Prince William County, one of a number of triple-A rated counties in Virginia, is feeling the effects of the nationwide housing downturn with a negative outlook on all its outstanding debt from Fitch Ratings.

Fitch affirmed the county’s $655 million of general obligation bonds at AAA, as well as $209 million of certificates of participation at AA-plus, both with negative outlooks.

The AAA rating and negative outlook also were assigned to the county’s $46.9 million of GO public improvement bonds that sold on Tuesday to Robert W. Baird & Co. at a 4.1268% true interest cost. Moody’s Investors Service rated the bonds Aa1 with a stable outlook. Standard & Poor’s does not rate Prince William County.

Fitch said its negative outlook reflects the concern that continued deterioration in the housing market and a relatively high foreclosure rate could weaken the local economy’s strong momentum and pressure budgetary stability.

“Stress from the housing market downturn has permeated the county’s employment base, specifically in the construction sector, and has resulted in revenues from recordation, sales, consumer utility, and business, professional, and occupational license taxes all below budgeted levels in fiscal 2008,” Fitch said in a report on Tuesday.

The fiscal 2009 budget includes a sizable property tax rate increase to offset a decline in taxable assessed value. However, Fitch said substantial projected increases in the tax rate may diminish Prince William County’s competitive environment compared to neighboring jurisdictions.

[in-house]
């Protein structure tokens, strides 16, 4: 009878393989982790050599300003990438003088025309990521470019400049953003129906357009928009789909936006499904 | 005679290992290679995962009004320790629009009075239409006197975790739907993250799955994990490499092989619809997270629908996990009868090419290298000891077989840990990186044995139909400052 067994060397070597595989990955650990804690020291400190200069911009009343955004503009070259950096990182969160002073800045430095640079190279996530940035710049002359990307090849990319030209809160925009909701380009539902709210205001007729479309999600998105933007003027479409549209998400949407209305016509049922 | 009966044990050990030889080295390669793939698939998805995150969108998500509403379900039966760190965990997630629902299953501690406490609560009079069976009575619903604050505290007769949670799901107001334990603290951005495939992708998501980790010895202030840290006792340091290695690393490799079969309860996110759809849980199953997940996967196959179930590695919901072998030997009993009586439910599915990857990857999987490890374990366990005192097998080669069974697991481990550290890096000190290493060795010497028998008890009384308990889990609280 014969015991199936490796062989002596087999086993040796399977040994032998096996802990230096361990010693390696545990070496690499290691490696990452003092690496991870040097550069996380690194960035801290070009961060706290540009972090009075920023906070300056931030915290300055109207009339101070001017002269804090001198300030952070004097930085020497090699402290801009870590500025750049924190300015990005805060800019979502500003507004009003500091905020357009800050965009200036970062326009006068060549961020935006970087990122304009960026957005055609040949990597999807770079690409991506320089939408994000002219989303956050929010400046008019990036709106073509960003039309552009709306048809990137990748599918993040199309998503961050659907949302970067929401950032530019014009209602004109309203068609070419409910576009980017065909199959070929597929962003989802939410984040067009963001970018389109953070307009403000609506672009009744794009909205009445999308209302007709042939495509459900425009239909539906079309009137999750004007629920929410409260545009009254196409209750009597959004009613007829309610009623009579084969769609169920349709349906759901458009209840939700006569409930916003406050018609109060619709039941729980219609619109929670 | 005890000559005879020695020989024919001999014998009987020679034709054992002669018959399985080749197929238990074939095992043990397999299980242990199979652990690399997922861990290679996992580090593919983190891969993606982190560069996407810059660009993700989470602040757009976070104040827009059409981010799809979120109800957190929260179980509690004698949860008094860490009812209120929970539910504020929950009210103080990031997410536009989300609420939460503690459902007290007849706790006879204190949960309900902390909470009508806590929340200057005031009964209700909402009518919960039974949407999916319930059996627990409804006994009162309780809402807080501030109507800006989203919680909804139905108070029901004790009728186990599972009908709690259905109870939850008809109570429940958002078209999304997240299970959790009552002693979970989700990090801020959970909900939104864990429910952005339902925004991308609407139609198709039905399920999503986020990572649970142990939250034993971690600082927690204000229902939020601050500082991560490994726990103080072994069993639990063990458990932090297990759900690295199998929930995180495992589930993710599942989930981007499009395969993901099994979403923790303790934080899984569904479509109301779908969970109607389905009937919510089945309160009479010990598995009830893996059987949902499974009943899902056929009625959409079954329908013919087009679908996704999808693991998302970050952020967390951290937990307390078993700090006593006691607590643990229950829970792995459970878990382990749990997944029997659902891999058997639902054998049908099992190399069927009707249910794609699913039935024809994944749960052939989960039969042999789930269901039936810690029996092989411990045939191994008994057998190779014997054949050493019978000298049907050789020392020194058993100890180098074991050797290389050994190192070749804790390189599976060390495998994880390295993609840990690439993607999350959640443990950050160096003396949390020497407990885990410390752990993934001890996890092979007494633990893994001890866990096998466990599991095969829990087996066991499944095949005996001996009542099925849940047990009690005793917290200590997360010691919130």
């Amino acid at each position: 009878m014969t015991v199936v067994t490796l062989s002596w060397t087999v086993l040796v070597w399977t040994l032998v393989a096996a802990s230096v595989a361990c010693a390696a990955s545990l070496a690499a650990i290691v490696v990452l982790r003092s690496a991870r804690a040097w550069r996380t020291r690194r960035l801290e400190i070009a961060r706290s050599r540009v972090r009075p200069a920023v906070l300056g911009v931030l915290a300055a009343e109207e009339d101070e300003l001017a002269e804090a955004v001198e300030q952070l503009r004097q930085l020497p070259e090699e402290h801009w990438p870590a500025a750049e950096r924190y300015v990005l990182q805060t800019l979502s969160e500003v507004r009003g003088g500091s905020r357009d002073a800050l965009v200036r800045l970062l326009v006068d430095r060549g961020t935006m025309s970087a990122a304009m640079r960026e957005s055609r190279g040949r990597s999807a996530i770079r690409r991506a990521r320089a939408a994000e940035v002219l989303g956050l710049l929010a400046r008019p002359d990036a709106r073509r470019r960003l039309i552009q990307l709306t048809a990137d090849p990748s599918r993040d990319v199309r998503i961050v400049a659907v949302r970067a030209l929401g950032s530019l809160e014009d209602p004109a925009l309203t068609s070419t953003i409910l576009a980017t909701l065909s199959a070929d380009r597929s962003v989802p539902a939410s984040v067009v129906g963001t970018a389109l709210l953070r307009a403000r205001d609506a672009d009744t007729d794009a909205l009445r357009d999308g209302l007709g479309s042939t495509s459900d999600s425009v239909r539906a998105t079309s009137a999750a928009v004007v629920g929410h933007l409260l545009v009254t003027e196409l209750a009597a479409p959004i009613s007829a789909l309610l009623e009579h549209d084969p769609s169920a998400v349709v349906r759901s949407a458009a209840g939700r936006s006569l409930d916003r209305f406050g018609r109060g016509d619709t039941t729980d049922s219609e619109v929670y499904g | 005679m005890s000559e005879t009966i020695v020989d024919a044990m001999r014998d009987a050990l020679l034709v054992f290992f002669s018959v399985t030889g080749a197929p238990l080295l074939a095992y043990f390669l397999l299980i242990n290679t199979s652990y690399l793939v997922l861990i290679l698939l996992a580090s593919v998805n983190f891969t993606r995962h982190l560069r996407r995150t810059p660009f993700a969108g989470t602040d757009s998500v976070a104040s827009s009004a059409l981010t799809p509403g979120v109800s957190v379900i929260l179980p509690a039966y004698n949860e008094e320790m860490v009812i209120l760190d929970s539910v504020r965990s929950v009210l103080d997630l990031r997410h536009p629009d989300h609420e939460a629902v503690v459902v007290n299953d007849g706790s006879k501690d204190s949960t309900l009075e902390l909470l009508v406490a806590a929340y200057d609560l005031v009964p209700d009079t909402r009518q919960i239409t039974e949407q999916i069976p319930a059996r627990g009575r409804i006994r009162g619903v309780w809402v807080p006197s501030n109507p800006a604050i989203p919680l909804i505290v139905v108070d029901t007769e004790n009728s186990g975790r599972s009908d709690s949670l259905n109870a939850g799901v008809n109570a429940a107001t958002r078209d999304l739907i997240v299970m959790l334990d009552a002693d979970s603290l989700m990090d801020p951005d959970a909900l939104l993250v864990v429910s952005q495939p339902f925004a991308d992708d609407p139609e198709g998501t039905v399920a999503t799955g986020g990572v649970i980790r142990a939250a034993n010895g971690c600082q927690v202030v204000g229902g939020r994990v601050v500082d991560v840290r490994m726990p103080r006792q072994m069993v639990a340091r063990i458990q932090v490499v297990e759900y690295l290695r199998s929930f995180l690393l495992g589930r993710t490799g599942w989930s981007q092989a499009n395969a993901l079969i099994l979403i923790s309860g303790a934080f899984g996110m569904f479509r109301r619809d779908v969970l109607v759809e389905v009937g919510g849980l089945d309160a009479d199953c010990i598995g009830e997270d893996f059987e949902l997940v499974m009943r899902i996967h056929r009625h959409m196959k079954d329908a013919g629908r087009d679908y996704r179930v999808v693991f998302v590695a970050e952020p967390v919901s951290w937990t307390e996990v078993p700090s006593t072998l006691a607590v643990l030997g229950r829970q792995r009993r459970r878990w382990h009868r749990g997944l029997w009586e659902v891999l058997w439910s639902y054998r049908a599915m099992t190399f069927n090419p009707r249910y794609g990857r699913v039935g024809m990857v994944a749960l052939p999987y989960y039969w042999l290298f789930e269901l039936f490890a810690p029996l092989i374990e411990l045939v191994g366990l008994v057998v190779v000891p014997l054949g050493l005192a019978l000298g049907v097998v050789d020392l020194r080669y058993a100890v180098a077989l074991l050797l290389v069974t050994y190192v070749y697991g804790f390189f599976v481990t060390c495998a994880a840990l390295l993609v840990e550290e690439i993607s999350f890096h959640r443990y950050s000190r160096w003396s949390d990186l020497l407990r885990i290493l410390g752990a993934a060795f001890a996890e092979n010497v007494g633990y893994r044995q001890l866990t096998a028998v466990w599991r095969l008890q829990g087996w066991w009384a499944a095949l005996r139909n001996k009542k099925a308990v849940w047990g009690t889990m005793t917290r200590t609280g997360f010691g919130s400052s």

The adopted fiscal 2009 budget is balanced with an increase in the property tax rate, the second year of rate hikes after more than five years of property tax rate reductions. The tax rate — once the highest in northern Virginia — should provide some flexibility to offset the decrease in home values, although projected tax increases between fiscal 2009 and 2014 may reduce the county’s competitive advantage within the region, Fitch said.

Fitch said its AAA rating on the GOs reflects the county’s strong economic indicators, including low unemployment and above-average wealth levels, sound fiscal management, an expanding and diversifying economy, and a moderate and rapidly retiring debt burden.

Despite mounting pressure on revenues, fiscal operations remain relatively stable, guided by closely monitored expenditure controls, regular financial reporting, and multi-year financial forecasting, the rating agency said.

Fitch said Prince Williams’s fiscal 2009 to 2014 capital improvement plan is a sizable $957 million and consists primarily of transportation and school needs. About 84% of the capital plan is expected be funded through future debt issuance. Overall debt levels are moderate at $2,791 per capita.

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